Practice patterns in complex ventral hernia repair and place of biological grafts: a national survey among French digestive academic surgeons

TitrePractice patterns in complex ventral hernia repair and place of biological grafts: a national survey among French digestive academic surgeons
Type de publicationArticle de revue
AuteurMariette, C, Wind, P, R Lupinacci, Micelli, Tresallet, C, Adham, M, Arvieux, Catherine, Benoist, S, Berdah, S, Berger, A, Briez, N, Brigand, C, Caiazzo, R, Carrere, Nicolas, Casa, Christine, Collet, D, Deguelte, S, Dousset, B, Dubuisson, V, Glehen, Olivier, Gineste, J-C, Hamy, Antoine , Lacaine, F, Laurent, C, Lehur, Paul-Antoine, Mabrut, J-Y, Mathieu, P, Mathonnet, Muriel, Meunier, Bernard, Michot, F, Ouaissi, Mehdi, Palot, J-P, Parc, Y, Pattou, François, Paye, François, Pezet, D, Piessen, Guillaume, Pocard, M, Régenet, Nicolas, Regimbeau, Jean-Marc, Sabbagh, C, Zerbib, P, Toussaint, J-M
PaysPays-Bas
EditeurElsevier
VilleAmsterdam
TypeArticle scientifique dans une revue à comité de lecture
Année2014
LangueAnglais
DateFevr 2014
Numéro1
Pagination9-16
Volume151
Titre de la revueJournal of Visceral Surgery
ISSN1878-7886
Mots-clésAttitude of Health Personnel, Consensus, Female, France, Health Care Surveys, Hernia, Ventral, Herniorrhaphy, Humans, Male, Physician's Practice Patterns, Surgical Mesh
Résumé en anglais

BACKGROUND: Despite the prevalence of complex ventral hernias, there is little agreement on the most appropriate technique or prosthetic to repair these defects, especially in contaminated fields. Our objective was to determine French surgical practice patterns among academic surgeons in complex ventral hernia repair (CVHR) with regard to indications, most appropriate techniques, choice of prosthesis, and experience with complications.

METHODS: A survey consisting of 21 questions and 6 case-scenarios was e-mailed to French practicing academic surgeons performing CVHR, representing all French University Hospitals.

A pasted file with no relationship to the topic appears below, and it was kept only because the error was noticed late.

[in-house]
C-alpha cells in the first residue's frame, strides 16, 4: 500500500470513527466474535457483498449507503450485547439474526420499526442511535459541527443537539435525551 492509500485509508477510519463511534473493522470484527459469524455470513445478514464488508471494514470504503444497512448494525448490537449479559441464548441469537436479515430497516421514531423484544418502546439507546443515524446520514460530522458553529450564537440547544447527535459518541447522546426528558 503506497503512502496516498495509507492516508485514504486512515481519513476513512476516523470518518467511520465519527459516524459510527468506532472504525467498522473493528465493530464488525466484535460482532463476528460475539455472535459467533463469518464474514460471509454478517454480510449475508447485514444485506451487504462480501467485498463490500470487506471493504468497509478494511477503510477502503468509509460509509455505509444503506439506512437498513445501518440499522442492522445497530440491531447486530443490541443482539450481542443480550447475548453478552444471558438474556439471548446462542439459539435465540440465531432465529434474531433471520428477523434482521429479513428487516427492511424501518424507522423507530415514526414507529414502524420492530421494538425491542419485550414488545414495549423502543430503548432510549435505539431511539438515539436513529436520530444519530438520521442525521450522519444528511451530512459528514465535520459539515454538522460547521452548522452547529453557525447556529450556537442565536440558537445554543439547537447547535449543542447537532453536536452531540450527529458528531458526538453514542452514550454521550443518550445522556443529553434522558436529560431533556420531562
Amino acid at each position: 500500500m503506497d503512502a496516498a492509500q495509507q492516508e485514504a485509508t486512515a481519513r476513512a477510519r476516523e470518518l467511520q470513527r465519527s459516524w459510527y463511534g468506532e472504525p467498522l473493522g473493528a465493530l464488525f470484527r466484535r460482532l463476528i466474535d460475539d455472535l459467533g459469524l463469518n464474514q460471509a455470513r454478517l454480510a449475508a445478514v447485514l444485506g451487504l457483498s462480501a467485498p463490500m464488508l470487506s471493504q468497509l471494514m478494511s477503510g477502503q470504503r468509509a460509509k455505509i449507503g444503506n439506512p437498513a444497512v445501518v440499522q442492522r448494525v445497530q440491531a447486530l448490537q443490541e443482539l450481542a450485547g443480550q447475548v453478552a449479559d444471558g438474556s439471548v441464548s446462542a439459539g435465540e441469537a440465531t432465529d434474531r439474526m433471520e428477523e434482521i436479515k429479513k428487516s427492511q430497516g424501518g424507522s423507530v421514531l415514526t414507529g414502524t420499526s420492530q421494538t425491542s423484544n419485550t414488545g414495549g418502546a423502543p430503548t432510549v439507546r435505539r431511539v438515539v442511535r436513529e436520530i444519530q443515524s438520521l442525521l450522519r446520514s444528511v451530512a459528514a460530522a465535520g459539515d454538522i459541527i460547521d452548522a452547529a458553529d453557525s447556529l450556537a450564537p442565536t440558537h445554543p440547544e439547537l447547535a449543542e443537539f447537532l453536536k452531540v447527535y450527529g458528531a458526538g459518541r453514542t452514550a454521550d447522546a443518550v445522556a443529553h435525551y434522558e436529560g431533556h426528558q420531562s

RESULTS: Forty over 54 surgeons (74%) responded to the survey, representing 29 French University Hospitals. Regarding the techniques used for CVHR, primary closure without reinforcement was provided in 31.6% of cases, primary closure using the component separation technique without mesh use in 43.7% of cases, mesh positioned as a bridge in 16.5% of cases, size reduction of the defect by using aponeurotomy incisions without mesh use in 8.2% of cases. Among the 40 respondents, 36 had experience with biologic mesh. There was a strong consensus among surveyed surgeons for not using synthetic mesh in contaminated or dirty fields (100%), but for using it in clean settings (100%). There was also a strong consensus between respondents for using biologic mesh in contaminated (82.5%) or infected (77.5%) fields and for not using it in clean setting (95%). In clean-contaminated surgery, there was no consensus for defining the optimal therapeutic strategy in CVHR. Infection was the most common complication reported after biologic mesh used (58%). The most commonly reported influences for the use of biologic grafts included literature, conferences and discussion with colleagues (85.0%), personal experience (45.0%) and cost (40.0%).

CONCLUSIONS: Despite a lack of level I evidence, biologic meshes are being used by 90% of surveyed surgeons for CVHR. Importantly, there was a strong consensus for using them in contaminated or infected fields and for not using them in clean setting. To better guide surgeons, prospective, randomized trials should be undertaken to evaluate the short- and long-term outcomes associated with these materials in various surgical wound classifications.

URL de la noticehttp://okina.univ-angers.fr/publications/ua12939
DOI10.1016/j.jviscsurg.2013.12.001
Lien vers le document

http://dx.doi.org/10.1016/j.jviscsurg.2013.12.001

Autre titreJ Visc Surg
Identifiant (ID) PubMed24388391